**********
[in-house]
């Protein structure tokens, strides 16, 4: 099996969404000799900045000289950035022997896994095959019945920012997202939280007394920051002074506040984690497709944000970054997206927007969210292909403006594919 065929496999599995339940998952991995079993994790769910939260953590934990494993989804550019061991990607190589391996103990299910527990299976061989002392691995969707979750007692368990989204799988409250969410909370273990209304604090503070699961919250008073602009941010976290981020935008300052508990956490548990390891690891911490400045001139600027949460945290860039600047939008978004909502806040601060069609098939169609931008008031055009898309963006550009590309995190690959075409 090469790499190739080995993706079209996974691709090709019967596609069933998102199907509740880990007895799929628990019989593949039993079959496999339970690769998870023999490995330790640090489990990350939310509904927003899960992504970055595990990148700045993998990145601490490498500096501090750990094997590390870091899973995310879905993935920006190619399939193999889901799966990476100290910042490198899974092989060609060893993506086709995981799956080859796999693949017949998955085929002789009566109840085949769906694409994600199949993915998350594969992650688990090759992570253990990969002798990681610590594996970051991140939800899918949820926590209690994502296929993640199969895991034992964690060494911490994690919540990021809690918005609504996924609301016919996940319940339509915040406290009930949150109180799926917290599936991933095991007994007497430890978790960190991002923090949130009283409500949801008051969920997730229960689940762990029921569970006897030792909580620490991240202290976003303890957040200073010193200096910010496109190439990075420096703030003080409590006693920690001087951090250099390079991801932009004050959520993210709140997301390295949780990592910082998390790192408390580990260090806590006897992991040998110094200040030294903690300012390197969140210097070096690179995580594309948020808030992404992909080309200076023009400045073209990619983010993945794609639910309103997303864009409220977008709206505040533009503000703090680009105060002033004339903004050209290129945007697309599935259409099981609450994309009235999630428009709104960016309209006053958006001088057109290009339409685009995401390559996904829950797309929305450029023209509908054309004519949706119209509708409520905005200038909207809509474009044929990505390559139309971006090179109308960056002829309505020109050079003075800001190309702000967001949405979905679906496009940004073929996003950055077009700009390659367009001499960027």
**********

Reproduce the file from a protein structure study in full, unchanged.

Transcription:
[in-house]
């Protein structure tokens, strides 16, 4: 099996969404000799900045000289950035022997896994095959019945920012997202939280007394920051002074506040984690497709944000970054997206927007969210292909403006594919 065929496999599995339940998952991995079993994790769910939260953590934990494993989804550019061991990607190589391996103990299910527990299976061989002392691995969707979750007692368990989204799988409250969410909370273990209304604090503070699961919250008073602009941010976290981020935008300052508990956490548990390891690891911490400045001139600027949460945290860039600047939008978004909502806040601060069609098939169609931008008031055009898309963006550009590309995190690959075409 090469790499190739080995993706079209996974691709090709019967596609069933998102199907509740880990007895799929628990019989593949039993079959496999339970690769998870023999490995330790640090489990990350939310509904927003899960992504970055595990990148700045993998990145601490490498500096501090750990094997590390870091899973995310879905993935920006190619399939193999889901799966990476100290910042490198899974092989060609060893993506086709995981799956080859796999693949017949998955085929002789009566109840085949769906694409994600199949993915998350594969992650688990090759992570253990990969002798990681610590594996970051991140939800899918949820926590209690994502296929993640199969895991034992964690060494911490994690919540990021809690918005609504996924609301016919996940319940339509915040406290009930949150109180799926917290599936991933095991007994007497430890978790960190991002923090949130009283409500949801008051969920997730229960689940762990029921569970006897030792909580620490991240202290976003303890957040200073010193200096910010496109190439990075420096703030003080409590006693920690001087951090250099390079991801932009004050959520993210709140997301390295949780990592910082998390790192408390580990260090806590006897992991040998110094200040030294903690300012390197969140210097070096690179995580594309948020808030992404992909080309200076023009400045073209990619983010993945794609639910309103997303864009409220977008709206505040533009503000703090680009105060002033004339903004050209290129945007697309599935259409099981609450994309009235999630428009709104960016309209006053958006001088057109290009339409685009995401390559996904829950797309929305450029023209509908054309004519949706119209509708409520905005200038909207809509474009044929990505390559139309971006090179109308960056002829309505020109050079003075800001190309702000967001949405979905679906496009940004073929996003950055077009700009390659367009001499960027």